Thursday, October 8, 2009

Ski Bums


Mona’s driveway was full of cars and there were many more than usual parked on the street also. As I walked up to her front door the noise from the party was unmistakable. It was 8:30. I wasn’t late according to when Sharon said I should arrive. But it was pretty clear the party was several drinks ahead of me. There wasn’t any reason to ring the bell or knock—I just walked in. The living room was packed with people I’d never seen before. Mona’s co-workers, I imagined. A few looked at me. A few even smiled. I scanned around looking for Sharon, or Mona, or anyone I knew.

From just past the foyer I could see the kitchen. Sharon was sitting on a bar stool at the counter with her back to me. She had a beer in one hand and a cigarette in the other. Some guy I didn’t know was facing her, his right forearm on the counter, his big mug about two feet from Sharon’s face. His eyes were locked on her as she talked and laughed. I thought he might drool on her. Standing next to "Biff" was another guy I didn’t know talking to a beautiful girl. I didn’t quite understand the scene in front of me. The noise in the living room kept me from hearing anything coming from the kitchen. The beautiful girl in front of the sink looked at me. It was Mona. Suddenly she realized who she was looking at and a look very near horror flashed across her face. She excused herself and came hurrying towards me. Sharon never turned around on her bar stool.

“Wil! It’s great to see you, sweetie! I didn’t know you were coming,” Mona said.
I looked puzzled I’m sure.
“Sharon invited me. Didn’t she tell you?”
Mona glanced towards the kitchen and said she must have forgotten.
“Here, let me introduce you to some of my work friends… and, uh, I’ll show you where to put your coat,” Mona said.
She led me to the hallway to the bedrooms.
“Who the hell are the guys in the kitchen, Mona?”
“It’s not what it looks like, sweetie. They’re just a couple of guys who we’re going skiing with tomorrow so I invited them to the party,” Mona said.
I could feel the blood coming up in my neck and head.
I must have been turning red.
Mona got between me and the kitchen in her hallway.
“Sweetie, I didn’t know Sharon invited you. She never told me. I don’t know what’s going on with her but please, please don’t blow up here!” she was pressed up to me and whispering—loudly over the crowd noise.
“I work with these people, Wil. I can’t have them talking about the Christmas Party that turned into a brawl,” Mona said.
I nodded and walked out the front door without a glance at the kitchen.
I had left my car on the street about a block away. I was pretty sure Sharon wouldn’t be chasing me down the street to jump in and give me a blowjob like Thanksgiving weekend.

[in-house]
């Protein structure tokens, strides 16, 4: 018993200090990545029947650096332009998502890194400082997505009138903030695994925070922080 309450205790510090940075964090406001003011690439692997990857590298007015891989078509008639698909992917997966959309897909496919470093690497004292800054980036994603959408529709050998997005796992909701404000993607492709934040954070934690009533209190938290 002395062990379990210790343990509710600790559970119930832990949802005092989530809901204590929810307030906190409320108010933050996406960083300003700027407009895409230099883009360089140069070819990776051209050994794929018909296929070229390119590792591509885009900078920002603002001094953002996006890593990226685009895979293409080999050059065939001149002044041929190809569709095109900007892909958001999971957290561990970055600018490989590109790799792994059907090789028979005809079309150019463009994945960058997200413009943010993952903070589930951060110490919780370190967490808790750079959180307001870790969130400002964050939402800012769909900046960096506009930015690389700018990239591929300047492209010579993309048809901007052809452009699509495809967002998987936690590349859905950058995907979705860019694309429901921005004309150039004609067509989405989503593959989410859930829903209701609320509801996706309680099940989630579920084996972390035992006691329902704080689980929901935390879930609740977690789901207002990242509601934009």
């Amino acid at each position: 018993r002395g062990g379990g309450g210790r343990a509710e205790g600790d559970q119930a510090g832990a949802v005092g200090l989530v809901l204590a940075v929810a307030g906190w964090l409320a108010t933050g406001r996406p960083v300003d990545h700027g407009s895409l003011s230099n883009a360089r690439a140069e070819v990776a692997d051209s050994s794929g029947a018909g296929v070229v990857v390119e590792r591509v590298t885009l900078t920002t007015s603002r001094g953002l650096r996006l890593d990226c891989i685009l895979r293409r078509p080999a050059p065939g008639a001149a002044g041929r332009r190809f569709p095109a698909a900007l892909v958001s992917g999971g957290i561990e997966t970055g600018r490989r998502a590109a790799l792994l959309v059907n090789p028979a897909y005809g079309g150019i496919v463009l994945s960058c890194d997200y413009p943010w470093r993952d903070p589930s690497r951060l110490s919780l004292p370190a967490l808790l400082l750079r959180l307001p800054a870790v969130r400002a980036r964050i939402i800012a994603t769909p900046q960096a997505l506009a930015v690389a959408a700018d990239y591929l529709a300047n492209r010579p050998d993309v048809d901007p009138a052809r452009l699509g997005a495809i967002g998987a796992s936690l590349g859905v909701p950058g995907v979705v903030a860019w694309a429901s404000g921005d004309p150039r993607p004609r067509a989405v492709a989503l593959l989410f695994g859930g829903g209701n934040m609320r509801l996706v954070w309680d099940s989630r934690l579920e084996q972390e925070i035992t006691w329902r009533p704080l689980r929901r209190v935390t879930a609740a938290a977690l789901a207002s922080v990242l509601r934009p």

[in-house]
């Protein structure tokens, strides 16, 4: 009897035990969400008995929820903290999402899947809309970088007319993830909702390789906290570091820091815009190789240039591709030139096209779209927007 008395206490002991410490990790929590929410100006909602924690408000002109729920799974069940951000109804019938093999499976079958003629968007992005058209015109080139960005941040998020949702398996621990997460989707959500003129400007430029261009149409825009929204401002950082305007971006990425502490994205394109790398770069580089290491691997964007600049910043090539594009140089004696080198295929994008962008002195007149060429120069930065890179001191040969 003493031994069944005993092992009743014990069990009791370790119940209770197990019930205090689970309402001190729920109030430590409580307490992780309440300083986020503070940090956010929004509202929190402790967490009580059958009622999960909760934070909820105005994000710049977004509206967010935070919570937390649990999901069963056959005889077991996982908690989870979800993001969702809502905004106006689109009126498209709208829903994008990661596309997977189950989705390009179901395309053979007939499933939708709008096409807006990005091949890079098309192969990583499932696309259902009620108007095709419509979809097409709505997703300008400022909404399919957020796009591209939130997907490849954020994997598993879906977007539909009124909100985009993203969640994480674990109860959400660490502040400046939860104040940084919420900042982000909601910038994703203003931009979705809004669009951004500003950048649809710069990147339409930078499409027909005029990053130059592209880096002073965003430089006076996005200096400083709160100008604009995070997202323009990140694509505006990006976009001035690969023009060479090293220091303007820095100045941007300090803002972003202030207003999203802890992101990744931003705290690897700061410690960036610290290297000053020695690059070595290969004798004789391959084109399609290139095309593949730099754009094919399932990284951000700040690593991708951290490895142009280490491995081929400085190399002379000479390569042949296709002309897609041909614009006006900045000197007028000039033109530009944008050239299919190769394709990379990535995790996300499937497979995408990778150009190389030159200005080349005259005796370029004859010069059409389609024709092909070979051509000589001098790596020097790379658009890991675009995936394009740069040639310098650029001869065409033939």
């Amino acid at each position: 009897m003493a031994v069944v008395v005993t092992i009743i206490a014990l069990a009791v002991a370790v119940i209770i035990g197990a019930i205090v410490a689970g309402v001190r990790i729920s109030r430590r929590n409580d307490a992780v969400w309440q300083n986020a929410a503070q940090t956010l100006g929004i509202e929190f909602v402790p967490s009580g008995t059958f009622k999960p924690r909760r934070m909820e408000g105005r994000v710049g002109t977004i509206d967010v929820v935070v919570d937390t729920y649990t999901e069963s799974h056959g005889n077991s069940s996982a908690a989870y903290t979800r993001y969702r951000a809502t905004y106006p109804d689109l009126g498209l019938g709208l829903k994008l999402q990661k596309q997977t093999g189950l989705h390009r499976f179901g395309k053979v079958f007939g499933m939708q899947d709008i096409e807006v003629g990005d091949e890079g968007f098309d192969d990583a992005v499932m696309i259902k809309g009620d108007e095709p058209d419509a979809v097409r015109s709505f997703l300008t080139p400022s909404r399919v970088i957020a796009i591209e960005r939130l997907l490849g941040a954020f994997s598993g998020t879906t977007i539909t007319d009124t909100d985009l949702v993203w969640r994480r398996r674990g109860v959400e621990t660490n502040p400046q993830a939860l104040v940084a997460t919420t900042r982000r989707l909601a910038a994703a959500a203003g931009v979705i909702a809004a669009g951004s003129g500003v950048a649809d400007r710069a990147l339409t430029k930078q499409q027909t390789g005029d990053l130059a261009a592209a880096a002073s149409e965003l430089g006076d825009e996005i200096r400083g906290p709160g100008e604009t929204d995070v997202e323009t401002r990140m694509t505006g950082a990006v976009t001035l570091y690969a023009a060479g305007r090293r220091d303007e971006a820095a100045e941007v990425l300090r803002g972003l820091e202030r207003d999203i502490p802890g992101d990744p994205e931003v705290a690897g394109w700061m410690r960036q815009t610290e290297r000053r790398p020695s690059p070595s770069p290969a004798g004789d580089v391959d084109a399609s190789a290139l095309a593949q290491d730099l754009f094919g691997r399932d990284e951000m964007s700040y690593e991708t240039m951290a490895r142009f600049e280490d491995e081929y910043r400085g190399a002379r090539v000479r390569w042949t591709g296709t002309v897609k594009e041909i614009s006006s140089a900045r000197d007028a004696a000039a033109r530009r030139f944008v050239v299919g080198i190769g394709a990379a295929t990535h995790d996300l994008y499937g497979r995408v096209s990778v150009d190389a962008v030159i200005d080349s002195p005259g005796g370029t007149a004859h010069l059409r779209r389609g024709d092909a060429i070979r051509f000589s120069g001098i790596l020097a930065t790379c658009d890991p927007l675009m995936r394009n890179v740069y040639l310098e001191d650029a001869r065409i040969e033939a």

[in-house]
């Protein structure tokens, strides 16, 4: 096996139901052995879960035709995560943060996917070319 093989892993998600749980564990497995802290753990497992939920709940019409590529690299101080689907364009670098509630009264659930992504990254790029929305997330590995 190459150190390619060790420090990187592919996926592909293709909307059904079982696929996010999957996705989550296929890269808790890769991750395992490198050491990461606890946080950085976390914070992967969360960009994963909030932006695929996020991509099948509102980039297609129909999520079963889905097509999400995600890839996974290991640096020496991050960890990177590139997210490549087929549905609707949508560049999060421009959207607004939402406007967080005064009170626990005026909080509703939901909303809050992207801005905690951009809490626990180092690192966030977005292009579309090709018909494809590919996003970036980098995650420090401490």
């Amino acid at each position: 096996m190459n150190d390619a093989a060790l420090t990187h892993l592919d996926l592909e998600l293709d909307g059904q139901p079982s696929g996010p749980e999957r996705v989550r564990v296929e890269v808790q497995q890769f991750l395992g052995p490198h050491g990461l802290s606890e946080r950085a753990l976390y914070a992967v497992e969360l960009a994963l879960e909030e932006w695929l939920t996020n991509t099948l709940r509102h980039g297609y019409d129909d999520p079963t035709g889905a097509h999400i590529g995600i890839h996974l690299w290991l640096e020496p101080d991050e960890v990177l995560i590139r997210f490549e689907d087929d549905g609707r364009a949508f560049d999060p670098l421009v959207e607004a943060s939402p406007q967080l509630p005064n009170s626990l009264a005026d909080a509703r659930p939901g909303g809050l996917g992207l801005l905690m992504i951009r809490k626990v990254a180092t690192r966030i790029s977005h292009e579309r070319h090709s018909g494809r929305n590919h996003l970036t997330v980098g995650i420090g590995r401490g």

--------

I drove around until about 11PM. I went from furious, to angry, to pissed, to finally something close to humiliation. I pictured Sharon getting up in front of the crowd in the living room and, after quieting them down, saying:

“You may have seen a guy here a few minutes ago. He wasn’t a party crasher. He was just some loser I used to go out with for the past four months. (The assembled party-goers went "ahhhh" in sympathy for the poor girl.) Well, he’s gone now and won’t bother us anymore. Meanwhile I want to introduce you to Biff who is taking me skiing this weekend. And by skiing I mean we’re going to play in the snow for an hour or two and the other 46 hours he’ll be fucking me six ways to Sunday. Thank you for your attention. Party on!”

Fuck. I hated parties as much as I hated skiing.
I stopped at my favorite tavern and pool hall to see if anyone was around. Nobody I knew. I called my buddy John on the pay phone. A half hour later he was sitting there having a beer with me. I told him the whole story—except the imagined monologue from Sharon.

“I don’t know what to make of that Billy boy,” he said.
I nodded.
“Seems like there are nicer ways to dump a guy than to rub his nose in the new boyfriend. Hold it, that didn’t come out right,” he said.
“It’s OK. I got the point,” I said.
“On the bright side, this frees you up to make a run up north with us next week.”
(A “run up north” was a trip to one of the biggest college towns in the country about an hour or so north of us.)
“School’s out. Things will be dead up there,” I said.
“There’s always something going on there, dipshit. Besides, you got sumpthin’ better to do? Hey, why don’t you go back over there and have Biff and his buddy beat you to a pulp. Then we can come see you in the hospital instead of going up north when school’s out, asshole.”
He had a good point.